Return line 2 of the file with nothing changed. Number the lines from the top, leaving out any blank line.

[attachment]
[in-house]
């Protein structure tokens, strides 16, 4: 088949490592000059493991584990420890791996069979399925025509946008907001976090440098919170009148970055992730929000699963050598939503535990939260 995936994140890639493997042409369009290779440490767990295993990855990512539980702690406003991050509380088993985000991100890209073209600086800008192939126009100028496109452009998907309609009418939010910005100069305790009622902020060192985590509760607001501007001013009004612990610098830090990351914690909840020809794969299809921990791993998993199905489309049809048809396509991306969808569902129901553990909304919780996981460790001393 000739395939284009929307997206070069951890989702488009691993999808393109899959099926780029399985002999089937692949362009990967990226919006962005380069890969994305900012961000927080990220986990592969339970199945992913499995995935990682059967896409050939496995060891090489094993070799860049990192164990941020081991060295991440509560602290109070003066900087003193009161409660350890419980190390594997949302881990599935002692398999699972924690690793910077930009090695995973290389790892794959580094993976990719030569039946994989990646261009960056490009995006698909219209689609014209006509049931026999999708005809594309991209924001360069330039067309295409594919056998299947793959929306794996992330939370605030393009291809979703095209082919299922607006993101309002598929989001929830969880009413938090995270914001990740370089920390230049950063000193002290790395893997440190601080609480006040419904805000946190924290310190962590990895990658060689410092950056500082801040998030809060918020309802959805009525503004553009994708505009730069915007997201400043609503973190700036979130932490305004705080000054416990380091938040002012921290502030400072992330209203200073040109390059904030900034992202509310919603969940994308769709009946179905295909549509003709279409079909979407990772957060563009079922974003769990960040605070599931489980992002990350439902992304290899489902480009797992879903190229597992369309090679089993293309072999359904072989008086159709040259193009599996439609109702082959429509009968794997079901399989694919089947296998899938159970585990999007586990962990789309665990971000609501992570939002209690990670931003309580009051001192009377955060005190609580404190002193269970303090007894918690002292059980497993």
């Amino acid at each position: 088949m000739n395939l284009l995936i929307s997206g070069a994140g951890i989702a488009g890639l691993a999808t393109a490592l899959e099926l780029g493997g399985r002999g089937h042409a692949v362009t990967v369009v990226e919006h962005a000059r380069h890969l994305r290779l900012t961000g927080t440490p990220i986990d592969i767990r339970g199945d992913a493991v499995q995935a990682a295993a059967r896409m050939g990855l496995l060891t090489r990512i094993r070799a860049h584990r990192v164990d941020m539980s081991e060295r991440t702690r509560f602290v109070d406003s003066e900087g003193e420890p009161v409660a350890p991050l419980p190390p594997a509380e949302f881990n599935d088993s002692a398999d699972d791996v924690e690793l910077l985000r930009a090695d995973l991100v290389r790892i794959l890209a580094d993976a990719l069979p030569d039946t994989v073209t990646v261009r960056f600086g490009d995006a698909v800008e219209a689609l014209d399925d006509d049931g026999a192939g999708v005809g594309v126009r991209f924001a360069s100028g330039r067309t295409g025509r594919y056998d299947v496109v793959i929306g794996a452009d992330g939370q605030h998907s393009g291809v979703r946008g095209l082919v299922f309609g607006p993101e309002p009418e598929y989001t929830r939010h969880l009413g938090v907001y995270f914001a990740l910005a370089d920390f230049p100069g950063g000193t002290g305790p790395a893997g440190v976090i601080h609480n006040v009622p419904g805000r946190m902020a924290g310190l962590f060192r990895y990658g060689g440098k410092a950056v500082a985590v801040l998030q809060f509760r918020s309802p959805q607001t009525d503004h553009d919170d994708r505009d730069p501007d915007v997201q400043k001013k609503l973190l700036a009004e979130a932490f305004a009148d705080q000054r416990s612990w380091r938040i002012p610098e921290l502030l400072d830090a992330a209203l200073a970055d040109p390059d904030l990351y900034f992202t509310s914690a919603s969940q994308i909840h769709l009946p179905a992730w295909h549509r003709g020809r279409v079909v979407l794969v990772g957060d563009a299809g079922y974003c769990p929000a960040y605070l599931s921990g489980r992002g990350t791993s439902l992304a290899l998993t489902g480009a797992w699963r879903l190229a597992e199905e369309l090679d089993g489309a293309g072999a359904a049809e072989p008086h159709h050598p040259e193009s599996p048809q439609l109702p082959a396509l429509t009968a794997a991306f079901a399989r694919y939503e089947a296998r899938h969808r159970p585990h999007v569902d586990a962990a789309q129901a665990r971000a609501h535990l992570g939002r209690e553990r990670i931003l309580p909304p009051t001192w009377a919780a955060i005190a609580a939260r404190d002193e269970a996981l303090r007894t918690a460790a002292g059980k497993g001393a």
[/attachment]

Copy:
């Protein structure tokens, strides 16, 4: 088949490592000059493991584990420890791996069979399925025509946008907001976090440098919170009148970055992730929000699963050598939503535990939260 995936994140890639493997042409369009290779440490767990295993990855990512539980702690406003991050509380088993985000991100890209073209600086800008192939126009100028496109452009998907309609009418939010910005100069305790009622902020060192985590509760607001501007001013009004612990610098830090990351914690909840020809794969299809921990791993998993199905489309049809048809396509991306969808569902129901553990909304919780996981460790001393 000739395939284009929307997206070069951890989702488009691993999808393109899959099926780029399985002999089937692949362009990967990226919006962005380069890969994305900012961000927080990220986990592969339970199945992913499995995935990682059967896409050939496995060891090489094993070799860049990192164990941020081991060295991440509560602290109070003066900087003193009161409660350890419980190390594997949302881990599935002692398999699972924690690793910077930009090695995973290389790892794959580094993976990719030569039946994989990646261009960056490009995006698909219209689609014209006509049931026999999708005809594309991209924001360069330039067309295409594919056998299947793959929306794996992330939370605030393009291809979703095209082919299922607006993101309002598929989001929830969880009413938090995270914001990740370089920390230049950063000193002290790395893997440190601080609480006040419904805000946190924290310190962590990895990658060689410092950056500082801040998030809060918020309802959805009525503004553009994708505009730069915007997201400043609503973190700036979130932490305004705080000054416990380091938040002012921290502030400072992330209203200073040109390059904030900034992202509310919603969940994308769709009946179905295909549509003709279409079909979407990772957060563009079922974003769990960040605070599931489980992002990350439902992304290899489902480009797992879903190229597992369309090679089993293309072999359904072989008086159709040259193009599996439609109702082959429509009968794997079901399989694919089947296998899938159970585990999007586990962990789309665990971000609501992570939002209690990670931003309580009051001192009377955060005190609580404190002193269970303090007894918690002292059980497993």